At 24-0 and ranked No. 2 in the country, Mississippi State is the only Southeastern Conference team in the Top 10 nationally for scoring offense, and it is the only SEC team in the full Top 25 of scoring defense in all of women’s basketball. In fact, you have to drop all the way down through the 30s before you find another team in the conference on that list.
Perhaps that isn’t surprising, though. After all, Mississippi State has the only defense in the SEC that doesn’t have to play Mississippi State’s offense. At least not in a game, anyway.
MSU’s identity under head coach Vic Schaefer has been defense, the specialty and area of focus for the man tabbed “The Minister of Defense” when he was hired almost five years ago. But as the defending National Finalists are dominating their regular season schedule, they’re not just doing with their usual suffocating defense – this team has turned into a juggernaut on the offensive end of the floor. At 83.1 points per game, the Bulldogs are far and away the best in the conference, and they’re proving themselves yet again to be among the best in the country.
Much of that success, of course, comes from a pair of players that everyone knows – Victoria Vivians and Teaira McCowan. They’re renowned for good reason, both of them in the Top 5 in the SEC in points per game with Vivians averaging 19.6 and McCowan at 19.3.
In many games, those two alone are practically enough to beat someone. But in one of the toughest conferences in the country, two players can’t always do it on their own, and that’s why Schaefer’s team is streaking through the regular season. He’s got more than just those two, and no one to date has figured out what to do about it.
Just for starters, if an opponent double-teams McCowan in the post, Vivians is sure to go off. But say someone manages to limit both of those stars, then it’s time for any number of Schaefer’s weapons to be put into action.
While Vivians and McCowan get the headlines, the Bulldogs have a pair of guards among the deadliest shooters in the conference. Senior Blair Schaefer is shooting 42% from three-point range, while the versatile junior Roshunda Johnson is just behind her, drilling threes at a 39% clip.
“That in and of itself allows Teaira not to be double-teamed,” Schaefer said. “When Teaira is doubled, we can play through her and she finds these two out on the perimeter.”
McCowan, by the way, is completely fine with that. Against South Carolina Monday, she was perfectly pleased to haul in a game-high 20 rebounds while she let her teammates do the bulk of the scoring. That game serves as a perfect example of what makes MSU so hard to defend.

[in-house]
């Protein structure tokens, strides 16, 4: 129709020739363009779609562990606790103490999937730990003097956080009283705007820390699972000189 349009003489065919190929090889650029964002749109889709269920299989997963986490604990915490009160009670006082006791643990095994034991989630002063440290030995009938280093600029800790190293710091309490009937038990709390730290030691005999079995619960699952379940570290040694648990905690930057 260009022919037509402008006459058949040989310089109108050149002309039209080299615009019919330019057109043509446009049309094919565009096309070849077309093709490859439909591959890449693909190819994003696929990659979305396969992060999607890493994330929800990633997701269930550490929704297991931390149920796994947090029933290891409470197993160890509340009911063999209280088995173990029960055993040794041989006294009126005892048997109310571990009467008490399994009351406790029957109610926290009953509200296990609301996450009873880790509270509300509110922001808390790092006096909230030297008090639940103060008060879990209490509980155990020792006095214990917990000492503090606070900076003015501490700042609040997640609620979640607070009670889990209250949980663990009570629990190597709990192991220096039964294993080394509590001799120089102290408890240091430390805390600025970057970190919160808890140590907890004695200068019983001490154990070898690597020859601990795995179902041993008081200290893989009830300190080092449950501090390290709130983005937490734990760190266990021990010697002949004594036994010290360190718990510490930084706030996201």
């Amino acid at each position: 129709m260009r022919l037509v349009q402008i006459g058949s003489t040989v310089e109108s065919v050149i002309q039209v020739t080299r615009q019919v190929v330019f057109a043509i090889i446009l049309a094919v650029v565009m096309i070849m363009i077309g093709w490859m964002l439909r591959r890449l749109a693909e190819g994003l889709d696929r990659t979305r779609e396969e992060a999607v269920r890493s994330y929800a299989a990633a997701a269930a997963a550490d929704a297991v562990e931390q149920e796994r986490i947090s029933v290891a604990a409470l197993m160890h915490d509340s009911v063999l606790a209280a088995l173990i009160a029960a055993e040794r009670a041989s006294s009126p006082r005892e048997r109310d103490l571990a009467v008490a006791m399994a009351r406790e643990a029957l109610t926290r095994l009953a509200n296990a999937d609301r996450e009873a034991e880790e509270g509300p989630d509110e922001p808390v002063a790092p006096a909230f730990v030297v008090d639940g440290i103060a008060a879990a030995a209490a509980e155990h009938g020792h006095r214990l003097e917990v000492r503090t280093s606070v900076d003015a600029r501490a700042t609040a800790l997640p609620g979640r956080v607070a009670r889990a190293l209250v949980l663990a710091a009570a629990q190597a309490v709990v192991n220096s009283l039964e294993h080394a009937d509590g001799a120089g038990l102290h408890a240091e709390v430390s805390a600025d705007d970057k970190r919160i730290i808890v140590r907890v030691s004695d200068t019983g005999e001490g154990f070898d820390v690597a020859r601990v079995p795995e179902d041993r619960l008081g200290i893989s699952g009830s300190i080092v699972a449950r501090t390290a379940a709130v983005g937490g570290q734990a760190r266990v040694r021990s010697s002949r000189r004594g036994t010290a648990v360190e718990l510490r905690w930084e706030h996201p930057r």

In the first half against the Gamecocks, Vivians was playing beyond even her high standards, and by halftime, she had scored a full 20 points. At that point, Blair Schaefer only had two points. USC, naturally, changed their game plan to try and slow down Vivians. She only had four points in the game’s final two quarters, but with so much attention diverted to guarding Vivians and McCowan, Schaefer went off. By the final minute of the fourth quarter, she had 14 points and MSU had the victory sealed up.
And then of course – how easily one forgets – there’s Morgan William, the senior point guard who last year hit one of the biggest shots in the history of basketball at any level and put on one of the greatest postseason performances that women’s college basketball has seen. Ignore her at your own peril.
“Arkansas didn’t guard Mo,” Schaefer recalled. “She went 8-for-11 in the first half.”
And MSU won by 40 as William totaled 18 points that night.
All of this fails to even mention the stellar play of State’s role players, guards and forwards alike coming off the bench to play meaningful minutes, to offer flexibility in size and skillset. As MSU navigated an eight-day stretch that started with a rivalry game on the road at Ole Miss, continued with a road game against No. 15 Missouri and finished days later with No. 7 USC at home, it was thanks to players like Jazzmun Holmes, the reserve point guard who racked up eight assists in 22 minutes against the Gamecocks, and Chloe Bibby, the freshman forward who stepped into the biggest game of the year and played with as much ease and confidence as if it were just a pick-up game with friends. And the list doesn’t even stop there.
In most post-game press conferences, the head coach is joined at the podium by one or two players. Sometimes coaches even do it alone. On Monday night, Schaefer sat in the middle of five of his players, enough to fill out a full starting lineup. That visual served as a perfect example of what has made his team just so difficult to stop.
“It’s hard to pick who you’re not going to guard,” Schaefer admitted. “Just picking your poison, it’s really hard. I’d hate to try to have to figure out who to not guard on this team, because you’ve got some kids that can really do some things, and they’re not just one-dimensional.”
“It really gives us flexibility to do some things and get some mismatches offensively,” he said. “I like our flexibility. I like our ability to change our lineup. It really adds a dimension to our team that we haven’t had. We’re a little bit different and harder to defend sometimes.”
Perhaps the important part of it all is that those pieces all work so well together. They’ve put in the work and the hours. They’ve had the experiences and battles. Through it all, they’ve grown closer, grown to know each other, and grown into a set of pieces that operate as one unstoppable force.
“I’m proud of the chemistry this team has,” Schaefer said after his most recent record-breaking win. “I just think our whole team has that, and that’s why we’re where we are today. I think they played for each other today.”